Does this argument sound convincing? It did (and still does) to many economists. Akerloff pointed out, however, that it depends critically on the assumption that people do something that they are unlikely to do in real life: take account of the implications of current government spending for their future tax liabilities. That is, the claim that deficits don't matter implicitly assumes that ordinary families sit around the dinner table and say, "I read in the paper that President Clinton plans to spend $150 billion on infrastructure over the next five years; he's going to have to raise taxes to pay for that, even though he says he won't, so we're going to have to reduce our monthly budget by $12.36...the truth is that even families of brilliant economists don't have conversations like this. (page 208)

So the vast majority, to the extent they're aware at all of a QE, are not going to explicitly change their consumption and investment plans – to the extent they even have them – to counter the government's QE.

But what about sophisticated investors? What about actively managed funds, which have some of the savings of the unsophisticated?

It is often counter argued that you don't need every investor to be rational. As long as you have some marginal investors who are rational, then they will be enough to push prices all the way to efficiency, all the way to what the model says. My reply to this argument is as follows, with the first points being more general, followed by those more specific to the Wallace model:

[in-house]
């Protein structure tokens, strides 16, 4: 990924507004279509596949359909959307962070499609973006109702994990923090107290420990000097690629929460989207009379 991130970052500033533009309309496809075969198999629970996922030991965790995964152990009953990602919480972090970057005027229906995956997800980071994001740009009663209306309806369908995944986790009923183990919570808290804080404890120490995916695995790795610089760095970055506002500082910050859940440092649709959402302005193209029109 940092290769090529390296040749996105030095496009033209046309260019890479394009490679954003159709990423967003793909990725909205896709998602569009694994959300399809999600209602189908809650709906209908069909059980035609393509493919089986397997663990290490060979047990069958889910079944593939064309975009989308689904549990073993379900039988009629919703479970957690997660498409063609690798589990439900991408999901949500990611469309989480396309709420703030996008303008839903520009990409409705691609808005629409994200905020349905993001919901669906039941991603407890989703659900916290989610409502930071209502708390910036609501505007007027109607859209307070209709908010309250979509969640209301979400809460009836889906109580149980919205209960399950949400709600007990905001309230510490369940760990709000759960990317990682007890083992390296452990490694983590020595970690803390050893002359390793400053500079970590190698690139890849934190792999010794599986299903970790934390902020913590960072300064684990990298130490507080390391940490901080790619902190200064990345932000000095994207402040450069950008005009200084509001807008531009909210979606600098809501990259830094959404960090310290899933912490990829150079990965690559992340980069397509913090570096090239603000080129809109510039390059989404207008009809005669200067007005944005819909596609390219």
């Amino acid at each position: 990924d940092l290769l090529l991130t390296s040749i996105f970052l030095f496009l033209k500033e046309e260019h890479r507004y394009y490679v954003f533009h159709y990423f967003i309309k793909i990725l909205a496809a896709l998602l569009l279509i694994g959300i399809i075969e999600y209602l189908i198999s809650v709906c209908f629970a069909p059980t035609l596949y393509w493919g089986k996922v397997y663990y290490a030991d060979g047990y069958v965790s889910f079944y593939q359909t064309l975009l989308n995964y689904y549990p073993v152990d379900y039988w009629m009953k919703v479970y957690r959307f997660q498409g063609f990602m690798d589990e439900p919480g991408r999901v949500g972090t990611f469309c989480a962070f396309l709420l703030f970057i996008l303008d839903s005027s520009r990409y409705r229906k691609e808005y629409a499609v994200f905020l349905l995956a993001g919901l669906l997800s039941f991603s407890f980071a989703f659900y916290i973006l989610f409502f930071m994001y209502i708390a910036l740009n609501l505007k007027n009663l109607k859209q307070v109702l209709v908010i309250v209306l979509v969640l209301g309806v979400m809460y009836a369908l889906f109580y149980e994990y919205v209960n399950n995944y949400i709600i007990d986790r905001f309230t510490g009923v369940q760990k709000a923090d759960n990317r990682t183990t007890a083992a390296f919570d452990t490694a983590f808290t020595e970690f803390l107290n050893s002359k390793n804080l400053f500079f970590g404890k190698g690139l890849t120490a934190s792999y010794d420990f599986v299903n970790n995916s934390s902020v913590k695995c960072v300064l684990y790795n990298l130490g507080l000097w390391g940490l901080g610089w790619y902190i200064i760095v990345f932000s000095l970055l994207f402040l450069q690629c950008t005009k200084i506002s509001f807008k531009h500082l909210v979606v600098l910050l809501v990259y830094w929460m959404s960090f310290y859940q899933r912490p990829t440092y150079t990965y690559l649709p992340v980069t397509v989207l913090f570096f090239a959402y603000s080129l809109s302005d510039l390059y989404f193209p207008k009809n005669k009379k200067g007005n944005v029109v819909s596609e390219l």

Why a minority of savvy investors at the margin is not enough to push prices to efficiency

1) Enormous, Profound, and Widespread Inexpertise and Ignorance – We always hear the issue as being rational vs. irrational. Well, I could be 100% rational and logical, but if you ask me my opinion on the construction of a nuclear power plant, I will give you some extremely sub-optimal advice. Why? Duh, because it's far more than rationality; it's usually far more expertise and information. No matter how rational I am, I'm incredibly inexpert on making decisions on nuclear power plant design, and have comically little of the information important to making those decisions.